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Editorial

“Do Something!”

Have you seen any photos or videos from the recent massacre in Texas that left 19 elementary school children – if you can even imagine that! – and two teachers dead?

Have you ever seen any photos or videos of any other massacre or even of the blood-soaked halls?

They do not exist.

What is published are photos of beautiful, smiling children, photos from funerals with closed coffins, memorials in cemeteries, and parents mourning.

The question that arises is why do they not publish them – no matter how difficult it is to look at them – when we know that this can contribute to the formation of public opinion against the possession of such weapons?

This is a very interesting and difficult question, as it is known that photos and film from the Holocaust to the Vietnam War, but also to Ukraine, have played an important role in shaping public opinion.

The same thing happened with a video of the policeman with his knee on the neck of George Floyd in Minneapolis, which unleashed some of the largest demonstrations in the history of America.
So why aren’t they published?

The main reason is that no one wants to appear to be taking advantage of such tragedies for commercial reasons. Those responsible for selecting photos in the media must weigh, firstly, if the photo provides dignity to the deceased and, secondly, if it is acceptable to the members of the family who at that time are under great stress due to their deep mourning.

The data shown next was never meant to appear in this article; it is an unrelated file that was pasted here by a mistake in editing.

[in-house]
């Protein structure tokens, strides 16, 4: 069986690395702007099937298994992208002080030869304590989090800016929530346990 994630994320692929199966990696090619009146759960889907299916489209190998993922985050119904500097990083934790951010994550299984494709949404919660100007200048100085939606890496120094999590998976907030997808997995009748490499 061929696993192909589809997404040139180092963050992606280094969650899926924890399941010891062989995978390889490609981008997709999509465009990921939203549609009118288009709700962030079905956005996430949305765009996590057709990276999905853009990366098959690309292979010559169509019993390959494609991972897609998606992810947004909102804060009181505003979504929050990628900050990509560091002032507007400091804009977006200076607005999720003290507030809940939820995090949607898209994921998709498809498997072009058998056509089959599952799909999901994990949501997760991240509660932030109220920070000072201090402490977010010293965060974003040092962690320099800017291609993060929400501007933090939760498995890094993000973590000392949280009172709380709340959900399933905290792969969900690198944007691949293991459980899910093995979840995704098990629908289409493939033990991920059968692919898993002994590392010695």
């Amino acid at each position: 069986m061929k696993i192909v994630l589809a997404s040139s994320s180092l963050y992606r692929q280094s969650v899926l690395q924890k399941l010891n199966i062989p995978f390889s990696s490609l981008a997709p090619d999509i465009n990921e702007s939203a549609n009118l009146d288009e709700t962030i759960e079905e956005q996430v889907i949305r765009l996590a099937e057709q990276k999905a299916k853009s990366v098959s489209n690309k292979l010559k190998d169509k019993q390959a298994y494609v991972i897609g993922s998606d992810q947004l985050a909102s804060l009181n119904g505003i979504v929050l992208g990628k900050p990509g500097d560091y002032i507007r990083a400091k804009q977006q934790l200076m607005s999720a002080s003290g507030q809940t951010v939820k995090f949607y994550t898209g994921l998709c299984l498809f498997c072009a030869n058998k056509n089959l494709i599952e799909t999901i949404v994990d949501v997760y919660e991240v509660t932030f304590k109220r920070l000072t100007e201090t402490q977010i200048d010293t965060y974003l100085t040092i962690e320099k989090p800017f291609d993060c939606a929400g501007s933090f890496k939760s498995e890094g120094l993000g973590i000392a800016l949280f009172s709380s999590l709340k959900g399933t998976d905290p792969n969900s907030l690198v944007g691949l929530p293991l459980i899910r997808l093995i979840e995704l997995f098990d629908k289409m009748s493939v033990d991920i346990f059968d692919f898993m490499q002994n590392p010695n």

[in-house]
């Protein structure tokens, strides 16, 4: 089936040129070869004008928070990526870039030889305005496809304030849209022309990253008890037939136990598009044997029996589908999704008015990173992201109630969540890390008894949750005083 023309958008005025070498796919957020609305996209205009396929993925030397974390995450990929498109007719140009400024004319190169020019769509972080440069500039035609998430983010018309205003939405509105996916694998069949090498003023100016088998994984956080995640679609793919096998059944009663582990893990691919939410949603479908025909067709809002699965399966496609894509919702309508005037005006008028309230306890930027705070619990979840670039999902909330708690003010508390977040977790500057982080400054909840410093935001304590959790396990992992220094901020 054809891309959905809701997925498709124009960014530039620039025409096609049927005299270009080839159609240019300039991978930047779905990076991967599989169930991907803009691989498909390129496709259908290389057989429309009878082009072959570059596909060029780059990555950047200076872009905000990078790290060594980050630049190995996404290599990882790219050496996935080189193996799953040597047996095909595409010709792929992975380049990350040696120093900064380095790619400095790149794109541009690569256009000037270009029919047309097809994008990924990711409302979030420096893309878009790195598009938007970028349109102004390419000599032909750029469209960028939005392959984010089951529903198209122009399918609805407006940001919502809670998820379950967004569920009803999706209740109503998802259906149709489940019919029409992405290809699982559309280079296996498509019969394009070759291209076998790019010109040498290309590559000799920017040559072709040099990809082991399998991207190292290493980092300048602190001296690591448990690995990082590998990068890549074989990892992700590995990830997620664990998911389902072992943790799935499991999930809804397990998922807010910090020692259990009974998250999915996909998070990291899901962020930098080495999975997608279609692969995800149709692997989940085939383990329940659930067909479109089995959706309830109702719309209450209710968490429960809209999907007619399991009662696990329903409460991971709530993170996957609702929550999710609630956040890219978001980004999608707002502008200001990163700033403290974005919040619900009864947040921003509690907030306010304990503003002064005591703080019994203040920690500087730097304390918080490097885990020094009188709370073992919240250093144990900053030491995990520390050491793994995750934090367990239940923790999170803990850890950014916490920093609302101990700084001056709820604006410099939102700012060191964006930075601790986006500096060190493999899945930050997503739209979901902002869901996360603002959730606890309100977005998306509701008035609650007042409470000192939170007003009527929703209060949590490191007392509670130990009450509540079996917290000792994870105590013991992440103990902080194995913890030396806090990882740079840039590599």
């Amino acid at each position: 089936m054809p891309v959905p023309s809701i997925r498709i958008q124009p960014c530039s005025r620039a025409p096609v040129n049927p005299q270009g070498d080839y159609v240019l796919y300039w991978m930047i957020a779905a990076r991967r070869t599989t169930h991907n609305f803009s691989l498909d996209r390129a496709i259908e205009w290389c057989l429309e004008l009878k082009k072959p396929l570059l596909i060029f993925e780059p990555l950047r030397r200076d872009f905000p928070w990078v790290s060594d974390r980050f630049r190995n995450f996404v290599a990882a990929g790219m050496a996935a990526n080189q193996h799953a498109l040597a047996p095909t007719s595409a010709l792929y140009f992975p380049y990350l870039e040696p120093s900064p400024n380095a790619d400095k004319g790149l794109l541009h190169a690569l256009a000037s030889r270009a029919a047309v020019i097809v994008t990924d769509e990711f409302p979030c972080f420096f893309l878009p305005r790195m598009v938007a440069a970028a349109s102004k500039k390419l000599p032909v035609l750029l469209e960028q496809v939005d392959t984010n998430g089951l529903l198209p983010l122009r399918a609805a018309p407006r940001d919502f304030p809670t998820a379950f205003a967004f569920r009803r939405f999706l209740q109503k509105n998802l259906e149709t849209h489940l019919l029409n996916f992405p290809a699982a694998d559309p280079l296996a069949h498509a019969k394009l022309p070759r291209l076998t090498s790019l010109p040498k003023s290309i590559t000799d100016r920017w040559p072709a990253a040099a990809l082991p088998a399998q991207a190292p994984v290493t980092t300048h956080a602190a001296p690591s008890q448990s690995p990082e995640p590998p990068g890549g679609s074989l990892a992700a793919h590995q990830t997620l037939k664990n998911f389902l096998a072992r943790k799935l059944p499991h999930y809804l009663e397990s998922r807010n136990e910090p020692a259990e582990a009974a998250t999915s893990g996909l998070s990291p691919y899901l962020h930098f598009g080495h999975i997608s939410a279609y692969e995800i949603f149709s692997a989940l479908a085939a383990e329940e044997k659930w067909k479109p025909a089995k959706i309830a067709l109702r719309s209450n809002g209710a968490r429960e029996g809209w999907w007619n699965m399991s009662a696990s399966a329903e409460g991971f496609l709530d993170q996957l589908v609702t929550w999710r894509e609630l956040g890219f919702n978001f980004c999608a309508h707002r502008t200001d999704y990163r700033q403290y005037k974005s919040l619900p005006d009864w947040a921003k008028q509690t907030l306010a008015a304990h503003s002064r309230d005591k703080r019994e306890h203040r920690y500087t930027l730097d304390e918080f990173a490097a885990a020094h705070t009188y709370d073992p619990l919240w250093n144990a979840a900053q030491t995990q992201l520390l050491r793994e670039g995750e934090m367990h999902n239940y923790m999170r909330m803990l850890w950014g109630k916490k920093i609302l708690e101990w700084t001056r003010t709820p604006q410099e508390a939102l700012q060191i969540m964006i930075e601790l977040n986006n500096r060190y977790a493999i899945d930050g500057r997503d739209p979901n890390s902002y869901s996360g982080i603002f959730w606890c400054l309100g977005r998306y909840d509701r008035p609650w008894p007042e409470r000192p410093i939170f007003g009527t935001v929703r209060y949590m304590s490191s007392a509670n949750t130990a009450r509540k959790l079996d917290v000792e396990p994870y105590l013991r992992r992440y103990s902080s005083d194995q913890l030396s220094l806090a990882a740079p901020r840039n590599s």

It is therefore a difficult issue, and so far the consensus leans towards respecting the deceased and his or her family, rather than towards possibly contributing to a shift in society’s position on such a disturbing matter, even in a society like America’s, which is addicted to violence.

This is the reason why The National Herald, as a rule, does not publish photos of the dead in these sorts of cases – which are clearly different.

In order for the media to change its treatment of the victims of massacres, there must be encouragement from parents.

I have the impression that only when parents start giving permission or request the publication of a photo of their dead child, in order to shake up public opinion, will this taboo be broken.

Is it easy for a parent to do this? Of course not.

A parallel interesting issue is the prevalence of the practice that the names of the shooters should not be published, with the reasoning that the ‘fame’ he will acquire will ‘inspire’ other ambitious, so called ‘copycat’ murderers.

This is also a respectable view, as the minds of the killers do not work logically.

And yet, as parents who lost their children in the massacre told President Joe Biden, who visited them, we must “do something.”

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